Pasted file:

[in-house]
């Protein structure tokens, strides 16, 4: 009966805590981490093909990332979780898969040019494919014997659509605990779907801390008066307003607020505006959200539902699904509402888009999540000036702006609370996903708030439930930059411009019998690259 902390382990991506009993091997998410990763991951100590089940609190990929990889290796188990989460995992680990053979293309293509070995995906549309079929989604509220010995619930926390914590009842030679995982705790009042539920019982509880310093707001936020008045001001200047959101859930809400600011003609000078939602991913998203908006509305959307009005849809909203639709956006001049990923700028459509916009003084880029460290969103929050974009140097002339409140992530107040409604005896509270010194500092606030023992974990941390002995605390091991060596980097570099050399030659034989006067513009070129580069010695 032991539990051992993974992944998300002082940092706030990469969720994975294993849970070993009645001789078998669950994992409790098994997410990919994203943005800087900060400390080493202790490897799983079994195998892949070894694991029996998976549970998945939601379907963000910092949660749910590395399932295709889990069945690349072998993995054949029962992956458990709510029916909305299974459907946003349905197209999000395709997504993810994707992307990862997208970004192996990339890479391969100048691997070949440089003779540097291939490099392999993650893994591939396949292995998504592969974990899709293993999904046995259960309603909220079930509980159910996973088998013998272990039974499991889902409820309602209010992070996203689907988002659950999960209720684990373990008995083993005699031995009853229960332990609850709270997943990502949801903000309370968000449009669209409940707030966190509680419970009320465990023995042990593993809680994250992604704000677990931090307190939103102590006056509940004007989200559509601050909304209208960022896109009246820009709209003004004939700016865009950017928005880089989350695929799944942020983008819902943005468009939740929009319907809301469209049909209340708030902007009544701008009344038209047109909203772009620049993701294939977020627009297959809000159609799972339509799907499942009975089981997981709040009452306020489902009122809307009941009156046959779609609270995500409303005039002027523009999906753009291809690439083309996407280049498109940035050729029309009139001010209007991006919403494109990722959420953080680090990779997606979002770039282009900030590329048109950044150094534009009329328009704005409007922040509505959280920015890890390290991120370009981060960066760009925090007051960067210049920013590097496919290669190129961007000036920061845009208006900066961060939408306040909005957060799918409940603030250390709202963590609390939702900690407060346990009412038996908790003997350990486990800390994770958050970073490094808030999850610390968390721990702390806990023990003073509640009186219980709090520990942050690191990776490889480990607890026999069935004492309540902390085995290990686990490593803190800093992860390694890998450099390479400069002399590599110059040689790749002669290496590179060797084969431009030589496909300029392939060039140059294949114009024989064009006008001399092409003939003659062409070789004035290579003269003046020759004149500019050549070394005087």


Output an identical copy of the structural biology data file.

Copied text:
[in-house]
């Protein structure tokens, strides 16, 4: 009966805590981490093909990332979780898969040019494919014997659509605990779907801390008066307003607020505006959200539902699904509402888009999540000036702006609370996903708030439930930059411009019998690259 902390382990991506009993091997998410990763991951100590089940609190990929990889290796188990989460995992680990053979293309293509070995995906549309079929989604509220010995619930926390914590009842030679995982705790009042539920019982509880310093707001936020008045001001200047959101859930809400600011003609000078939602991913998203908006509305959307009005849809909203639709956006001049990923700028459509916009003084880029460290969103929050974009140097002339409140992530107040409604005896509270010194500092606030023992974990941390002995605390091991060596980097570099050399030659034989006067513009070129580069010695 032991539990051992993974992944998300002082940092706030990469969720994975294993849970070993009645001789078998669950994992409790098994997410990919994203943005800087900060400390080493202790490897799983079994195998892949070894694991029996998976549970998945939601379907963000910092949660749910590395399932295709889990069945690349072998993995054949029962992956458990709510029916909305299974459907946003349905197209999000395709997504993810994707992307990862997208970004192996990339890479391969100048691997070949440089003779540097291939490099392999993650893994591939396949292995998504592969974990899709293993999904046995259960309603909220079930509980159910996973088998013998272990039974499991889902409820309602209010992070996203689907988002659950999960209720684990373990008995083993005699031995009853229960332990609850709270997943990502949801903000309370968000449009669209409940707030966190509680419970009320465990023995042990593993809680994250992604704000677990931090307190939103102590006056509940004007989200559509601050909304209208960022896109009246820009709209003004004939700016865009950017928005880089989350695929799944942020983008819902943005468009939740929009319907809301469209049909209340708030902007009544701008009344038209047109909203772009620049993701294939977020627009297959809000159609799972339509799907499942009975089981997981709040009452306020489902009122809307009941009156046959779609609270995500409303005039002027523009999906753009291809690439083309996407280049498109940035050729029309009139001010209007991006919403494109990722959420953080680090990779997606979002770039282009900030590329048109950044150094534009009329328009704005409007922040509505959280920015890890390290991120370009981060960066760009925090007051960067210049920013590097496919290669190129961007000036920061845009208006900066961060939408306040909005957060799918409940603030250390709202963590609390939702900690407060346990009412038996908790003997350990486990800390994770958050970073490094808030999850610390968390721990702390806990023990003073509640009186219980709090520990942050690191990776490889480990607890026999069935004492309540902390085995290990686990490593803190800093992860390694890998450099390479400069002399590599110059040689790749002669290496590179060797084969431009030589496909300029392939060039140059294949114009024989064009006008001399092409003939003659062409070789004035290579003269003046020759004149500019050549070394005087």